When the two members of the band, Adam Jones and Jennifer Moore, talk about being "minimal," they refer more to the literal meaning of using limited resources, as opposed to the more known term of "minimalist music," which is defined by the use of repetition, ambiance, and often, electronics. Unlike the latter, Deep Time's music is considered minimal because they play the game of figuring out how to give life to their complex ideas knowing that they are limited to what they can do between two members.

 

The first annual CounterPoint Music and Arts Festival was held about 20 miles South of Atlanta, GA on a well-established horse farm along the Chattahoochee river. The venue was nestled upon green-topped pastures and surrounded by woodlands and a scenic waterfront, altogether under a spacious sky. In the festival foreground stood a monstrous dual main stage for quick back-to-back set transitions. The mid-ground had carnival rides, live art installations, event sponsored amenities, and local goods and food vendors galore! (The jumbo turkey legs and lamb crepes were delicious!) Lastly, two whopping tents were situated in the background, along with a water-filling station that constantly had a line that seemed comparable to one for the latest iPhone release.
PHOTOGRAPHY BY IWALLY PHOTOGRAPHY
It seemed very appropriate for me, as a first-time festival camper, to attend the first ever CounterPoint! Festival goers not only brought their camping essentials, but more importantly, they brought an electrifying energy and all the feel-good vibes the east coast had to offer. Some even made the trek from California! I admired their dedication and gave them some well-earned candy bracelets. There was an undeniable multi-dimensional sense of community that was brought on by the shared love for connections with like-minded people, an escape from our daily realities, and above all, the love of music. I went in with no intentions of reviewing any specific acts, but instead I was going to attend as many sets as I could, well-known or otherwise, and would cover those that left a lasting impression. Those include Crystal Castles, Beats Antique, Skrillex, Zoogma, Adventure Club, and Abakus.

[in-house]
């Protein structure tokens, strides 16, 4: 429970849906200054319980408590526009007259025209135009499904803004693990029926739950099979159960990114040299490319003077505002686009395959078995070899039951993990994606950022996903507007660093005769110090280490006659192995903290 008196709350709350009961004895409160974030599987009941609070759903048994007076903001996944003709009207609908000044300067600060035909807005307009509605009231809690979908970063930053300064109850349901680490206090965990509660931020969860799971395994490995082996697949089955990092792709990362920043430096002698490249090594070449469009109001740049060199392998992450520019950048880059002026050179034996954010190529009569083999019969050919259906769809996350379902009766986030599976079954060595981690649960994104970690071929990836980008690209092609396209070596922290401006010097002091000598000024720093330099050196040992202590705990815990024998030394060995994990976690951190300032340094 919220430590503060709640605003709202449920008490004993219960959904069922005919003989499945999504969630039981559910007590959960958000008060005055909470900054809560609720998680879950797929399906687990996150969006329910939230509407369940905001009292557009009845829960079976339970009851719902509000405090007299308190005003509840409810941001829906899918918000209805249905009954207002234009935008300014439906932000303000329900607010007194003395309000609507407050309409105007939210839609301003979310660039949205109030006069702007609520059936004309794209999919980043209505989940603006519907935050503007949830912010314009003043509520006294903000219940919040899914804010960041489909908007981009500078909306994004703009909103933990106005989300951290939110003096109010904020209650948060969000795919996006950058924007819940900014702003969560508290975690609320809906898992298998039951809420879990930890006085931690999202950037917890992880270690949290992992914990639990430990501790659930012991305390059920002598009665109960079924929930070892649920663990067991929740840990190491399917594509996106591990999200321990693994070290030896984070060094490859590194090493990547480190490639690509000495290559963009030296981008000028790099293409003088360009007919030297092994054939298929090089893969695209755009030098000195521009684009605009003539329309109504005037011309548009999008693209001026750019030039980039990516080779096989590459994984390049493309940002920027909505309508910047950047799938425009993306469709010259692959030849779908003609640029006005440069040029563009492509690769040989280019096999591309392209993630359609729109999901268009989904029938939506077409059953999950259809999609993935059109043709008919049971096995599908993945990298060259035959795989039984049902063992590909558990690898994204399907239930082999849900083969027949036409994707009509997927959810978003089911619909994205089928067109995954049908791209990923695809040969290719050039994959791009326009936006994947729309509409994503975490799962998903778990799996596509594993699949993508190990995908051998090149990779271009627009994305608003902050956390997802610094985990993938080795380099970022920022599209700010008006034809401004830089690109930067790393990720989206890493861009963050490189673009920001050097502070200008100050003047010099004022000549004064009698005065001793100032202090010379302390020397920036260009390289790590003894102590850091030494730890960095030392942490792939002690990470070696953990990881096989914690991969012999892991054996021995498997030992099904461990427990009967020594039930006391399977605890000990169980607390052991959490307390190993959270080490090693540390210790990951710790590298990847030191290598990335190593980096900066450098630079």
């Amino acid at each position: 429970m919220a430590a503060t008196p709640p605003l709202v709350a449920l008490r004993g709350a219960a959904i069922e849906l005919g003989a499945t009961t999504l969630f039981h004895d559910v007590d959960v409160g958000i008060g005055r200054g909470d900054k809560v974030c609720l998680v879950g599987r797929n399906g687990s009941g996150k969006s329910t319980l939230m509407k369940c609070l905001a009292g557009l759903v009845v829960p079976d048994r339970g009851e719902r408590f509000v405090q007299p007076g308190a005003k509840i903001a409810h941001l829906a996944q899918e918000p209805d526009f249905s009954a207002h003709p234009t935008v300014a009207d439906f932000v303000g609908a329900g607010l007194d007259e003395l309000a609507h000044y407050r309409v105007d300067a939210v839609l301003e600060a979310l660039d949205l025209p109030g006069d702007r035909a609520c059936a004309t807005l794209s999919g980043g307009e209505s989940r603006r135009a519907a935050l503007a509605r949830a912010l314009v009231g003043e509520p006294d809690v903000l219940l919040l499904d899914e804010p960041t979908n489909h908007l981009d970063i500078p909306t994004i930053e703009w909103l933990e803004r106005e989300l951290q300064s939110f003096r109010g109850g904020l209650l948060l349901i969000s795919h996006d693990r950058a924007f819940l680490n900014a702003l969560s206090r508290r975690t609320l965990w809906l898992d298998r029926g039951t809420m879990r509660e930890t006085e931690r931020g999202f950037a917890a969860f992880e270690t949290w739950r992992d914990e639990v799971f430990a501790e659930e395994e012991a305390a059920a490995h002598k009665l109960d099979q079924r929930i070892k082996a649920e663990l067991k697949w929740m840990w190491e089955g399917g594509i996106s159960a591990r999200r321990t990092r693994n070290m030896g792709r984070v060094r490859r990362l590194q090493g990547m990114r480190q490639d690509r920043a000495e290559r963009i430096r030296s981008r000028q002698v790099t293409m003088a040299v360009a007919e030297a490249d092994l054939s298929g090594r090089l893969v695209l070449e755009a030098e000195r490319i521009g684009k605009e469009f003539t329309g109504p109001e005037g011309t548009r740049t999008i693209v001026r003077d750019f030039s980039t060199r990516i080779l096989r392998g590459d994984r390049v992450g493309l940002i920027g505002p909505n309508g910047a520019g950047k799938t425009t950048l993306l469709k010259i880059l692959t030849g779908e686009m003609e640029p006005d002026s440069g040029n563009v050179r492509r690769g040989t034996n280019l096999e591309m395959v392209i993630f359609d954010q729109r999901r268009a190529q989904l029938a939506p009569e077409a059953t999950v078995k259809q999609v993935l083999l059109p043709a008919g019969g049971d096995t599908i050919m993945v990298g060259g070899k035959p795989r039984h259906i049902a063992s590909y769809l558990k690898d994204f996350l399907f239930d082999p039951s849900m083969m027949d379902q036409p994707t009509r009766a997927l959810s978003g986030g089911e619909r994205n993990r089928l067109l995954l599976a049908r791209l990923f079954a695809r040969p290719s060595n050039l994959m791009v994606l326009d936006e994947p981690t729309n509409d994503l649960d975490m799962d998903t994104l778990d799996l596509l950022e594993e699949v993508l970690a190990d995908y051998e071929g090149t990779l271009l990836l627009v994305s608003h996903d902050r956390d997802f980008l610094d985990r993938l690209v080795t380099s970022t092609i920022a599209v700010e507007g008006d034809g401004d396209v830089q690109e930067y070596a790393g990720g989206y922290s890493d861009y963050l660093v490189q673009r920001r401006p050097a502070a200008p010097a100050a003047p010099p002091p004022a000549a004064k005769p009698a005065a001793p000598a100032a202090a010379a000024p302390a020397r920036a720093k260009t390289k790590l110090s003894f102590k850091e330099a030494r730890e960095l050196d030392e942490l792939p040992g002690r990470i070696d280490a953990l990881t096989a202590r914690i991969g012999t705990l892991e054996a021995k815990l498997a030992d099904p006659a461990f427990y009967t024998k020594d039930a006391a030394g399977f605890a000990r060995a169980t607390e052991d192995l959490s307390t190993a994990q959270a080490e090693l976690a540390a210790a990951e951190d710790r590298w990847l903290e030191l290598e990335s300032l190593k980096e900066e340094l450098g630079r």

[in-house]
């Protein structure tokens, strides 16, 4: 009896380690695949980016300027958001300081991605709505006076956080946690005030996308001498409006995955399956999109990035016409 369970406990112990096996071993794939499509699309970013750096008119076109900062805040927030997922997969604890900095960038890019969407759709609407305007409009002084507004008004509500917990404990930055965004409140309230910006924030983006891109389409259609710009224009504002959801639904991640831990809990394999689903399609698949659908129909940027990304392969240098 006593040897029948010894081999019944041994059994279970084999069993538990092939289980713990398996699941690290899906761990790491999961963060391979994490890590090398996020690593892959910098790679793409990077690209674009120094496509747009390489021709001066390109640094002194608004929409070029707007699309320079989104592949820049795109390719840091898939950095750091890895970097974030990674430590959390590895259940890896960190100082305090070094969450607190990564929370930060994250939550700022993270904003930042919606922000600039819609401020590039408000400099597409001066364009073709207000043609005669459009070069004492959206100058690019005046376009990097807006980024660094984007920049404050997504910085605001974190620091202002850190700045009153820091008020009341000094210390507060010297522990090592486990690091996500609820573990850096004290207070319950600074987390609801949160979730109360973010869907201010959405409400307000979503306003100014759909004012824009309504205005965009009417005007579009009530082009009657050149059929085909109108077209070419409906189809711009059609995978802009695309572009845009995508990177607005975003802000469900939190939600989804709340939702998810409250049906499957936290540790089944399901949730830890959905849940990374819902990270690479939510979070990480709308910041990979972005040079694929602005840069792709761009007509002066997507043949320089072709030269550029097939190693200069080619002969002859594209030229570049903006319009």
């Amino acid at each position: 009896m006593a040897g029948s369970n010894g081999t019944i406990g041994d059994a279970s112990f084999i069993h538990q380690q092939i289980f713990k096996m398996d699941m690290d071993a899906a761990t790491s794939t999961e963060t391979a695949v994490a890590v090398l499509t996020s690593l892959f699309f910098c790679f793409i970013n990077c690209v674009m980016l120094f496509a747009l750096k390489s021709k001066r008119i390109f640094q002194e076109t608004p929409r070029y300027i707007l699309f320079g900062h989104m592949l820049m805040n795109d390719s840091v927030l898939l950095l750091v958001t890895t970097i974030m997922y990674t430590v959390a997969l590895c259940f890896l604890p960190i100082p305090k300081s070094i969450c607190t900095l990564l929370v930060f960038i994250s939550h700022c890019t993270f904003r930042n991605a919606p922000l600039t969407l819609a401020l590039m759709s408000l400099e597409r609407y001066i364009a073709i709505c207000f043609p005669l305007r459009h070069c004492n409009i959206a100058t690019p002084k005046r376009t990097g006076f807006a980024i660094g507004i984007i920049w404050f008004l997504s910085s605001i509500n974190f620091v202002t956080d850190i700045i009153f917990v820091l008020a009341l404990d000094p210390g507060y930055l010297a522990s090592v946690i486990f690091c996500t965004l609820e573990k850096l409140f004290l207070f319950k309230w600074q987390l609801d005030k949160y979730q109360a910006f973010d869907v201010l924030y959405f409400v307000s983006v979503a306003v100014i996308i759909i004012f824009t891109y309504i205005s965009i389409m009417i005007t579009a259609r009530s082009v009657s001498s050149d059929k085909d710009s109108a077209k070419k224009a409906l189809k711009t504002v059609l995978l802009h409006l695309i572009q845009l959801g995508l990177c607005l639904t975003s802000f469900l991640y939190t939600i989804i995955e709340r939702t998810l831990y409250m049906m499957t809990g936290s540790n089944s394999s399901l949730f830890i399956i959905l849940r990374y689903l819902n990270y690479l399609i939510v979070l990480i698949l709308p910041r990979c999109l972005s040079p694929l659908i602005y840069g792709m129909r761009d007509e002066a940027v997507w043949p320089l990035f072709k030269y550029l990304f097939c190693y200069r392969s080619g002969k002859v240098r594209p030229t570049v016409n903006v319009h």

Multi-faceted director Ryan Staake of Pomp&Clout has created a music video this year that arguably blows his previous ones out of the water. Using dance as its centerpiece, Staake's video for Diplo's "Set It Off" focuses on the glam element in the art of striptease. Hyperreal, high-resolution camera footage blends with fantastical, over-the-top elements to create a vertically unraveling video that recalls space travel as much as it does a dingy club. In the conversational back-and-forth between Staake and his producers T.S. Pfeffer and Robert McHugh, readers will gain an understanding of the physical, technological, and artistic scale of this project, along with the process behind its shiny, mirrored infinitude. And before you jump in, keep "cocaine-Vegas" and "infinite stripper pole" in mind as buzz words, for they are perhaps the most accurate descriptions possible.
"I've always been into creating videos which appear seamless, with little to no sense of edits... Several months before the request to make a video for “Set It Off” came through, I’d shot some test footage of a friend pole dancing, and loved the look of it... there was definite sexiness to it, but the potential to add a bit of class to the depiction of beautiful, strong women showing off their skills." -- Ryan Staake, Director